Posts: 2277
Location: Connecticut, USA

PostPosted: Wed Jul 10, 2019 12:13 pm    Post subject: Reply with quote

I showed isobar's observations (not advice!) to a top cardiologist who happens to be a neighbor. She laughed and noted his response, while skimming the surface of one recovery protocol among a huge list, is evidence why cardiologists spend at least eight years (more likely ten) after college in medical school, residency and a fellowship.

Lay experience is just that. Individual, personal and not able to be connected to the treatment plan for any other person.

That said, the person seeking comments wants to humanize an experience that often feels terrifying and even mortifying. I certainly can relate to those emotions after my spine surgery. All I wanted was to hear that I'd be ok, the ungodly pain would soon end and I'd be on the water in 6-8 months. Would doing dishes threaten my recovery? What about lifting more than I was directed, or not eating in a way to maximize the "take" of my bone grafts?

My neurologist stated it best. He can advise, but my ongoing experience will direct the course of recovery. I suspect the same applies to rich. Best wishes in recovery!

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dvCali



Joined: 23 Aug 2007
Posts: 1082

PostPosted: Wed Jul 10, 2019 1:21 pm    Post subject: Reply with quote

isobars wrote:
... -- not even in cancer forums where you'll find many thousands of my posts --


@isobars Oh I see, you are not only a cardiologist but also an oncologist. And I am sure you specialize in at least a few dozens different types of cancers. Bravo!
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isobars



Joined: 12 Dec 1999
Posts: 19380

PostPosted: Wed Jul 10, 2019 4:05 pm    Post subject: Reply with quote

Well, I HAVE had (and thus researched) four unrelated cancers.

I've been asked repeatedly to write a book on prostate cancer/PC. (I'd guess that >10,000 posts on it would fill a few such books.)

My world-renowned urological oncology professor/medical school dept head/surgeon told me I know more about treating PC than the vast majority of general physicians and many oncologists. He also told me the UW/SCCA/Fred Hutch national cancer center tumor board said they had learned some new things about PC treatment from my correspondence with them.

I've caught MANY oncologists and cardiologists grossly misinformed, decades behind the knowledge curve, and/or just plain lying to get my business. The Mayo Clinic, that same tumor board, and my regional hospital oncology clinic director all prescribed and insisted that I undergo a specific PC treatment that would have crippled me for life immediately or killed me in 2.5 years because the federal government Standard of Care mandates it. Of course, they all admitted it would kill me only after I confronted them with the data they all knew about. ALL TWO CARDIOLOGISTS WANTED TO KNOW WAS WHAT MY LDL LEVEL IS, as though that has any connection with heart disease. And most of these clowns want me on a statin despite hundreds of studies proving them not only useless but harmful in most cases. (I'll snip a few ... thousand ... pages here.)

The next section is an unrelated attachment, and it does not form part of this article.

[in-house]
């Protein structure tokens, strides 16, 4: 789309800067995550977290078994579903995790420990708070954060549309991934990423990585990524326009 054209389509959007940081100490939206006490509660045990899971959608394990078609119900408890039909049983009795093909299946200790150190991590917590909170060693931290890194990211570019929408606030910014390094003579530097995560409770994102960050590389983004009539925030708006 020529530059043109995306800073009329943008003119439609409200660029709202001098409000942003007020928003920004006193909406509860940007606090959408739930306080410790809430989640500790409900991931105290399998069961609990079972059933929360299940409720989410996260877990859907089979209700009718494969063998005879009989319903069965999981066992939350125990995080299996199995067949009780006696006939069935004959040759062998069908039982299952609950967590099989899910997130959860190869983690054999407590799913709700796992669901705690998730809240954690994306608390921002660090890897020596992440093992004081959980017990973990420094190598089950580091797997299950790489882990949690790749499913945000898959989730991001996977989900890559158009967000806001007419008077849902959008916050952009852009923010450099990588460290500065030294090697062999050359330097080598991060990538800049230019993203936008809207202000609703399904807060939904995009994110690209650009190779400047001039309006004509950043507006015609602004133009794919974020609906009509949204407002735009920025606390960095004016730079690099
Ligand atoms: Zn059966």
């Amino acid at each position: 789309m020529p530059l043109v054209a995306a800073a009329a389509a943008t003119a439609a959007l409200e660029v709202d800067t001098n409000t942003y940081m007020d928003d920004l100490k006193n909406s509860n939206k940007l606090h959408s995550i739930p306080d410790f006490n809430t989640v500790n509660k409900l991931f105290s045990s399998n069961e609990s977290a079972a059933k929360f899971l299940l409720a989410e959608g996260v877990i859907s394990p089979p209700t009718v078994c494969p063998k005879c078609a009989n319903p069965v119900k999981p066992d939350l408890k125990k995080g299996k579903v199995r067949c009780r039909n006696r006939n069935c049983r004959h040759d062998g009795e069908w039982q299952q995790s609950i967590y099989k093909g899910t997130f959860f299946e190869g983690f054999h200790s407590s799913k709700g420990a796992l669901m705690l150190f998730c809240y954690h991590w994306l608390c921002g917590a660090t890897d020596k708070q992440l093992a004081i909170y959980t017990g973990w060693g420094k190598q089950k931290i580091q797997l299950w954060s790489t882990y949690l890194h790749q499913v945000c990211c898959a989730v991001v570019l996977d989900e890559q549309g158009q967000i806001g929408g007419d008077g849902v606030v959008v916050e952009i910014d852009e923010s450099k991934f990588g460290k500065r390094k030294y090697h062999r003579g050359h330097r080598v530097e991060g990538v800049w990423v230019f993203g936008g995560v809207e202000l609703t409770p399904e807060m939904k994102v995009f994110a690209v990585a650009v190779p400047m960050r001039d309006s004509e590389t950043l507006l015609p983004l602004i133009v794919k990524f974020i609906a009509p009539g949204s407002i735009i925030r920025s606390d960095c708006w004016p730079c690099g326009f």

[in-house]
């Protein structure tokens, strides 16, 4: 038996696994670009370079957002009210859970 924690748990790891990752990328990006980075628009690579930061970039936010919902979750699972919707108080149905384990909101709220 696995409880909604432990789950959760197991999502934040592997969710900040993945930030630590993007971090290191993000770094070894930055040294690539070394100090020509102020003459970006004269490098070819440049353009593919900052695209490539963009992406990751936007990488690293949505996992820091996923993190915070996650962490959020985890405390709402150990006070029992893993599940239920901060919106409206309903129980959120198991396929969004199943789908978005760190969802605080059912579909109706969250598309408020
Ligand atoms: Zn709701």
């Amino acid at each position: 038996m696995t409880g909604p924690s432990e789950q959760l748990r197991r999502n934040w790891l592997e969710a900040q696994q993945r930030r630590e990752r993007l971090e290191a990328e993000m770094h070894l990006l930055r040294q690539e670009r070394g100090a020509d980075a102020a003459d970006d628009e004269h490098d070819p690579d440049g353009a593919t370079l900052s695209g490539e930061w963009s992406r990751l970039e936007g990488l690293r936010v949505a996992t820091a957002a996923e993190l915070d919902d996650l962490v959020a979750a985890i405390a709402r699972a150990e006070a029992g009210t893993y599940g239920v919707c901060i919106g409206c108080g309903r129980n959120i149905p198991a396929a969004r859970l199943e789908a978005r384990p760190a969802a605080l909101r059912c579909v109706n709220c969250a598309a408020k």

If I had blindly accepted these specialists' urgent recommendations, I'd have been completely crippled and/or dead years ago, with NO BENEFIT, according to literally reams of research data and many of the physicians who conduct the research.

My niece, a physician, laughed at my claim that 75% (proven) to 100% (strongly suggested by the data) of chemotherapy patients get chemo brain. My data came from the country's (free world's?) leading authorities on chemo brain, the M.D. Anderson Cancer Clinic, which employs more than half of the nation's chemo brain specialists.(Your own medical oncologist will tell you the rate is 5%, despite the published data showing that virtually no one can still hold a professional job after chemotherapy! MRIs clearly show after just one day that our first chemo infusion isolates our prefrontal cortex from the rest of our brain, devastating our executive function (Google the term).

Again, I'm omitting literally reams of evidence, and base my comments on that, not on my own experience. I've studied multiple books just on the differences between anecdotal and statistical evidence, and have studied nutrition, exercise physiology, and medical treatment side effects literally thousands of times more than physicians normally get in their decade in medical school. The medicinal depth of their knowledge obviously far exceeds mine or most laymens', but its specificity and their impartiality leaves a lot to be desired (or depended on).

The vast majority of oncologists say treating my PC with high testosterone will kill me quickly. Tell that to the Harvard medical oncology prodigy whose published PC success records beat the success rate of the nation's surgical, medical, and radiation oncologists. Am I following his prescriptions blindly? Hell, no. Some of his patients, including me, have rejected and/or tweaked several of his prescriptions, and are still outliving many Standard of Care hawks' dire predictions by up to thousands of percent.

If Dan's cardiologist believes that LDL is our best measure of heart health or prognosis (it's not even correlated with, let alone causal, of heart attacks, and there are many kinds of LDL), she's part of the problem that originates from ONE (proven) lying charlatan named Ancel Keys whose falsified BS has driven the deadly, diabetes-inducing food pyramid for decades. Base our diets on sugar (grains, pasta, fruit, potatoes), my ass! Besides, SURELY his cardiologist favors the gold standard heart performance predictor/analyzer, the stress echocardiogram, over LDL? (I've had a couple of those, leading my cardiologist to say I will almost certainly die of something else long before my heart give out. He credits that largely to my lifelong HIIT activities and more recent escalation to SMIT.)